A $7 billion fund through the United States Agency for International Development (USAid) will pave the way for greater deployment of energy projects in Africa, many of which will be renewables.
The Power Africa Initiative, launched in June 2013, is bringing together public and private capital in order finance and build approximately 10 gigawatts (GW) of new energy capacity in 6 African countries by 2018, aiming to deliver electricity to a continent where 70% of residents go without it.
Under the first phase of the program, $9 billion in private funds will be committed to Power Africa projects throughout the region, matched by $7 billion from various US government agencies under the umbrella of USAid. The countries to benefit from the initiative include Kenya, Tanzania, Ethiopia, Ghana, Liberia and Niger. The purpose of the initiative in each country is to deliver affordable electricity (seen as an essential ingredient for improved economic growth) to larger portions of the population by developing infrastructure and building new generation capacity.
The program will seek to “build on Africa’s enormous power potential” by facilitating the development of conventional fossil-fuel energy sources such as oil and gas as well renewable resources such as geothermal, hydroelectric power, wind and solar power. USAid is also assisting these countries in creating strategies for exploiting the renewable resources that offer the most promise.
The Corporate Council on Africa (CCA) said in a recent article in the East African newspaper that red tape was one of the biggest hurdles to private investment in the Power Africa participant nations. Lead times for project funding approvals can stretch out to up to a year or longer in some instances, mainly due to uncertainty about the credit-worthiness of state-owned utilities and their ability to pay power producers on time and in line with contractual requirements.
“If the producers are not paid, they will in turn default on their payments to banks and other financial institutions who help fund the investments,” said Paul Hinks, CCA chairman and chief executive of Symbion Power. With the US government backing private investment under the Power Africa initiative, financing for such projects will be easier for developers to secure.
Kenya serves as a good case study for why the initiative has been brought in. Only about 18% of Kenyans have access to electricity–a number which drops to 5% if urban areas are excluded. In total, the country currently has less than 2GW of generation capacity, a number it aims to increase to 5GW by 2018. By contrast, Australia has about 45GW in the NEM alone.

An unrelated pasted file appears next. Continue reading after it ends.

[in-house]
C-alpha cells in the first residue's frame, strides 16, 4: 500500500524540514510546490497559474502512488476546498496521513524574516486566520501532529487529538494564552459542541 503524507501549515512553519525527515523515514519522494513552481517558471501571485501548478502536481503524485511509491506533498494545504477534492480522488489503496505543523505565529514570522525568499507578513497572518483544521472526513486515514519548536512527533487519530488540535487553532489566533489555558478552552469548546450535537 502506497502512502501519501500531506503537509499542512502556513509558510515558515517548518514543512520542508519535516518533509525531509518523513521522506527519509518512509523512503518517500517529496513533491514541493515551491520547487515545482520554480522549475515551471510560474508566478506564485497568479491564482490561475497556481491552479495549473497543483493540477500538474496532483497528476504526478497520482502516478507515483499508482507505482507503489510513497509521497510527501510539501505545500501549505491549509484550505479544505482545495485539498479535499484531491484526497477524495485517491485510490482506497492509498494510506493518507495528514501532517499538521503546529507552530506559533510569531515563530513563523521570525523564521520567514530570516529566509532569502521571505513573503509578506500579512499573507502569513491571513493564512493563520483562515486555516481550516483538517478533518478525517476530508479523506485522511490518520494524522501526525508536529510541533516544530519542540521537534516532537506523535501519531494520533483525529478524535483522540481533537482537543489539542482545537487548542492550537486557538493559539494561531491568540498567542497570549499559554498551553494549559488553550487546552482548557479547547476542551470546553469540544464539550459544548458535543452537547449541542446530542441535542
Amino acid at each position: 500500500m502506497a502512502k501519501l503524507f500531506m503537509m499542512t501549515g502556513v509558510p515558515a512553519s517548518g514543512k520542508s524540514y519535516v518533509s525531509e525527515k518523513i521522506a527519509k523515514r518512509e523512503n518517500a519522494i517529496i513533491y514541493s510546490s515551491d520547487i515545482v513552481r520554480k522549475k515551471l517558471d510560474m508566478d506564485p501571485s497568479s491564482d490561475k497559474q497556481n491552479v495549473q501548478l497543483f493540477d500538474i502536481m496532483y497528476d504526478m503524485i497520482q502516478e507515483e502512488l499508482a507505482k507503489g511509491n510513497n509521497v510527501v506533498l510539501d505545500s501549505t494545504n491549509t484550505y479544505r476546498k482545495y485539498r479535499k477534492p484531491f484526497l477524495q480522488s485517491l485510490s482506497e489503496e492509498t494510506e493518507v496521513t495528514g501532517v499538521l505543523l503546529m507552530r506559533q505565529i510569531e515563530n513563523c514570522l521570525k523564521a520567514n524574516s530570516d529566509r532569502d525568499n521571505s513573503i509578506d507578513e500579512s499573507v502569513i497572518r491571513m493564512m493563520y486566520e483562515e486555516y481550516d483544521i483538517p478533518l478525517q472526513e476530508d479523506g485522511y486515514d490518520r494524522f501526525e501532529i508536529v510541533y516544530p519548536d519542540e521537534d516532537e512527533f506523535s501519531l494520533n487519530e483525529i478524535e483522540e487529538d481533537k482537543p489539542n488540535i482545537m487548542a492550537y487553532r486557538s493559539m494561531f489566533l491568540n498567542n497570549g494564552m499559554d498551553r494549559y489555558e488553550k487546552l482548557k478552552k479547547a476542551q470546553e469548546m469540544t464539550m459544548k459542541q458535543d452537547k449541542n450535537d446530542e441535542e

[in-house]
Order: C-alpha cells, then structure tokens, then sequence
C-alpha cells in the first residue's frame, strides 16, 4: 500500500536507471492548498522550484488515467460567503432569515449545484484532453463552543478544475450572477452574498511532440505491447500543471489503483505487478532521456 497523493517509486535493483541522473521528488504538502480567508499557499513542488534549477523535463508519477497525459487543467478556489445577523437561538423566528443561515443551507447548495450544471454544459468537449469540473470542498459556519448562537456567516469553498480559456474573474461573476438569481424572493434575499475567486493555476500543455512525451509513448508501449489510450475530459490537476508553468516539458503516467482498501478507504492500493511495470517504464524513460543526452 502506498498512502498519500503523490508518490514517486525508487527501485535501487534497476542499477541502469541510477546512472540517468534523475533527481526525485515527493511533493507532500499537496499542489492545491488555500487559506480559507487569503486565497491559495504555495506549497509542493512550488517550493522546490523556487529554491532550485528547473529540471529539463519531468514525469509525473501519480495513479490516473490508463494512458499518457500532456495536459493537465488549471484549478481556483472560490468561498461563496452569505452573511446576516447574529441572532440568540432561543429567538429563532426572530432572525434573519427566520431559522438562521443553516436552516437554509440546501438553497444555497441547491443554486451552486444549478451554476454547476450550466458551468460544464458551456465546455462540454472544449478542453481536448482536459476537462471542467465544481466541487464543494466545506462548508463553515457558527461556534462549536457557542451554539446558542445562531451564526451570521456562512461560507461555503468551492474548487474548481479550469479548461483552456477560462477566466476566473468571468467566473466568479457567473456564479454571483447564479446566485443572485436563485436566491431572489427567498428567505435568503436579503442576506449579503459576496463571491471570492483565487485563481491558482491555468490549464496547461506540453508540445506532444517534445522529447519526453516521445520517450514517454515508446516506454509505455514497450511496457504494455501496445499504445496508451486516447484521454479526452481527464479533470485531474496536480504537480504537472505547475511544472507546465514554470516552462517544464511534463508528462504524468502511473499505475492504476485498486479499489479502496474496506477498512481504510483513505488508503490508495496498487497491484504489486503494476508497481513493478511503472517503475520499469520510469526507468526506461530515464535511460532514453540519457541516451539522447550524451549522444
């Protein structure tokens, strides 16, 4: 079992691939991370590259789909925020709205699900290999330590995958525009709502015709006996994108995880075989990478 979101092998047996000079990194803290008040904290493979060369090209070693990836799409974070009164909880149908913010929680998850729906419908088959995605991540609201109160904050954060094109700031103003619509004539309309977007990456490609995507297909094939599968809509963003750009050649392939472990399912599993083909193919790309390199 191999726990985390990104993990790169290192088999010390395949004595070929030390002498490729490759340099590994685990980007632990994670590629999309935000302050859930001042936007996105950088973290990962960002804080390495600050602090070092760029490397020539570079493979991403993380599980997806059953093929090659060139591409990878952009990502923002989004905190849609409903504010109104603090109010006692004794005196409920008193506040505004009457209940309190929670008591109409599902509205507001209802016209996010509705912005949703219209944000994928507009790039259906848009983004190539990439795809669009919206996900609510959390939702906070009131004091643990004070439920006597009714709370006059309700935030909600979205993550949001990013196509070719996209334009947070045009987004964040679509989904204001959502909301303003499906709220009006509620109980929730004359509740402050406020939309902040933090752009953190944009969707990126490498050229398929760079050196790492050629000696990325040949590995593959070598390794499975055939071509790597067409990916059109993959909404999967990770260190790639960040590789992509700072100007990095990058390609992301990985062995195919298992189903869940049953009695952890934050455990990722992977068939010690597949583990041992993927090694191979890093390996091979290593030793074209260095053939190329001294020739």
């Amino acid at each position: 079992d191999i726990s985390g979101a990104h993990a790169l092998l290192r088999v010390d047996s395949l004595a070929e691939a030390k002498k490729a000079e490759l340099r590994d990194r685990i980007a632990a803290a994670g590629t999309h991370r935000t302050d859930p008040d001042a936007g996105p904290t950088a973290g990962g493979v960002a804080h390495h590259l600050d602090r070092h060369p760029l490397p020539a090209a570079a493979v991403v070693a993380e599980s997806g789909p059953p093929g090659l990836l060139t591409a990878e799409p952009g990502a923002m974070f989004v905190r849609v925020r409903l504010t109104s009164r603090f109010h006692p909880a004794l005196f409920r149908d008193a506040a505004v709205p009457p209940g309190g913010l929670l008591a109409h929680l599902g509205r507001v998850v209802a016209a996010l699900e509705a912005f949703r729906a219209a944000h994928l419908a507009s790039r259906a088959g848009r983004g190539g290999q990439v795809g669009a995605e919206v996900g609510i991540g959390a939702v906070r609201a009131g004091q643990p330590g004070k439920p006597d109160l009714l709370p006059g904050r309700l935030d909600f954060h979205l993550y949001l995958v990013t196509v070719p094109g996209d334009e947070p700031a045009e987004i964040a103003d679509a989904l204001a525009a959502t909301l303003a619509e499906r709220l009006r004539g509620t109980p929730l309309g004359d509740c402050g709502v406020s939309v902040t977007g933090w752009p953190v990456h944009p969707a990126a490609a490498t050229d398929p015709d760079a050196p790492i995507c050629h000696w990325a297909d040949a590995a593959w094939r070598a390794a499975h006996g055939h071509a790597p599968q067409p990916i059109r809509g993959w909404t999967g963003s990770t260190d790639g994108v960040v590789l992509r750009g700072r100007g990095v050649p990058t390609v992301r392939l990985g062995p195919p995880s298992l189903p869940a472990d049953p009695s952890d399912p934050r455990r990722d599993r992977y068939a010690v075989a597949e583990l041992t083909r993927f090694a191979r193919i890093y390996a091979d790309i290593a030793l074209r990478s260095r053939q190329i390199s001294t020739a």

For Kenyans, electricity, when available, is expensive at around 18c/kWh(USD), which is not far behind the lower range of Australia’s own power prices. The urgent need for electricity price reductions in Kenya is made clearer, however, when one considers the fact that in 2014 Kenya had a per capita GDP of around $590, while Australia’s was roughly $37,000.
According to USAid, Kenya is home to a substantial resource of geothermal capacity (around 7GW), which the country has already begun to exploit through the Power Africa program, with a 140MW plant in the works. Other current projects include 3 wind farms of 60MW, 100MW and 300MW each.
Although no solar projects in Kenya have so far been named through the program, the country has plans independent of the initiative to generate half of its power through solar by 2016. The country also recently opened the largest solar PV plant in East Africa–a 1MW solar park on the campus of Williamson Tea. The company anticipates that the plant will reduce its electricity costs by around 30%.
The Williamson Tea project is also something of an experiment for the region, and its success could lead to further investment in similar plants. Guy Lawrence, the managing director of East Africa Solar, the company who developed the project, noted its significance for the future of the solar industry there. “There is a lot of interest from the private sector on this scale [1MW] and in particular from manufacturers in Industrial Area and large shopping malls. A lot of people are waiting to see how this works,” Mr Lawrence told the East African.
All images via USAid / Power Africa
© 2014 Solar Choice Pty Ltd